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Keeping you in-the-know on environmental, social and governance developments

Previously, we wrote about a legal challenge brought by various Republican Attorneys General (AGs) to the Department of Labor’s new ESG Investing Rule. The litigation appeared to be dead on arrival as the Texas trial court upheld the rule, but an appeal was expected. Undeterred by their loss at the trial level, the AGs now seek to bring the issue before the Fifth Circuit Court of Appeals. The National Association of Plan Advisors covered the appeal in a recent post stating that:

“The coalition that brought the suit in January 2023, alleged that the 2022 Rule ‘undermines key protections for retirement savings of 152 million workers—approximately two-thirds of the U.S. adult population and totaling $12 trillion in assets—in the name of promoting environmental, social, and governance (‘ESG’) factors in investing, including the Biden Administration’s stated desire to address climate change.’”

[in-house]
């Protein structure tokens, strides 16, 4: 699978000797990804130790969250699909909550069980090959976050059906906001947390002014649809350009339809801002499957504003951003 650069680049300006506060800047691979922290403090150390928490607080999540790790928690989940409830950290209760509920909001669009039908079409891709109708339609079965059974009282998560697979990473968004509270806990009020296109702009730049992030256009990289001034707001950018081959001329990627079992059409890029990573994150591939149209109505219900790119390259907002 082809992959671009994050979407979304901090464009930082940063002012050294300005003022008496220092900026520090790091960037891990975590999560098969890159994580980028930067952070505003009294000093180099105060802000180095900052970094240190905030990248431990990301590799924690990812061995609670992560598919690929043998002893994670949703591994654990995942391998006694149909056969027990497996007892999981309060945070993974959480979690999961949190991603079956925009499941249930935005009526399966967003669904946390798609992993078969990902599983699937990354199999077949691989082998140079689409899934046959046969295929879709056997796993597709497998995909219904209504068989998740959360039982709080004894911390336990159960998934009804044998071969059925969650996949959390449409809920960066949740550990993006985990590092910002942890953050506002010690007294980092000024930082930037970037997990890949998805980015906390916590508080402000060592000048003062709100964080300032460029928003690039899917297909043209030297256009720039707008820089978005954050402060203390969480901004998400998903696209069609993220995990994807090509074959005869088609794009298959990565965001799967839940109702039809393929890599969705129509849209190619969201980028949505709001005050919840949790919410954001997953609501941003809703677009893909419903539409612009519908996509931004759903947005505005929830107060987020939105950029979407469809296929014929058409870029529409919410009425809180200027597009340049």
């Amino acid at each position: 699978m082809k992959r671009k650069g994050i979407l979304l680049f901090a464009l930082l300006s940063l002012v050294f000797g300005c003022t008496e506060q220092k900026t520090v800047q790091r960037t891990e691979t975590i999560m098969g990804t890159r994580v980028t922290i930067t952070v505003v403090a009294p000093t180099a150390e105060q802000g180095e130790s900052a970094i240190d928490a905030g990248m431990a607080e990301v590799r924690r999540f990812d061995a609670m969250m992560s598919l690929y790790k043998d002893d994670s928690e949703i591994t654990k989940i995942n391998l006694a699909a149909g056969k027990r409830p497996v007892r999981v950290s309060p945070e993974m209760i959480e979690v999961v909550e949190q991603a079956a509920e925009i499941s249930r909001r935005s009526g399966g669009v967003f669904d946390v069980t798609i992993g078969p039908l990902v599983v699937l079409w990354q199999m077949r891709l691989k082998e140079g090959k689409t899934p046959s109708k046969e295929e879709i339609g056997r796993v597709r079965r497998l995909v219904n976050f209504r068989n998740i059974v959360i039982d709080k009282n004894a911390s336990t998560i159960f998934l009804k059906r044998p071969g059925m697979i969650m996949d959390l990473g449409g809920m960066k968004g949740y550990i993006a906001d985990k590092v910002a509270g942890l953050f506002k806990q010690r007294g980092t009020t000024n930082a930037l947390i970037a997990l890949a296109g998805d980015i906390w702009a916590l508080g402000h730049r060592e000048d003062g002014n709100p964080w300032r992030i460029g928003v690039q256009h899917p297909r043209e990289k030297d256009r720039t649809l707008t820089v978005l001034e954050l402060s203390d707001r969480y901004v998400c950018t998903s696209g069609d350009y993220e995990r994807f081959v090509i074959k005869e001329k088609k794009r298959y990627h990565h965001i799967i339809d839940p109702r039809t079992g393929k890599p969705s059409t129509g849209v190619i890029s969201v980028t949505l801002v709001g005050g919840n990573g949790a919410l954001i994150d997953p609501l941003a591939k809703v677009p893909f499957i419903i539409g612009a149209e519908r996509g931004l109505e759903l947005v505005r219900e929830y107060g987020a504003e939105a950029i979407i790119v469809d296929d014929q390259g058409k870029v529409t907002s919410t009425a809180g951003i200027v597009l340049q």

The result of this appeal could either breathe new life into the anti-ESG movement’s investment litigation or be a final nail in its coffin. The Fifth Circuit is one of the most conservative appeals courts in the country. If there is any place where anti-ESG investment litigation could prevail, this would be it. That means that if the appeal faces failure at this stage, the anti-ESG movement should rethink its litigation strategy.

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The Editor

Zachary Barlow is a licensed attorney. He earned his JD from the University of Mississippi and has a bachelor’s in Public Policy Leadership. He practiced law at a mid-size firm and handled a wide variety of cases. During this time he assisted in overseeing compliance of a public entity and litigated contract disputes, gaining experience both in and outside of the courtroom. Zachary currently assists the editorial team by providing research and creating content on a spectrum of ESG… View Profile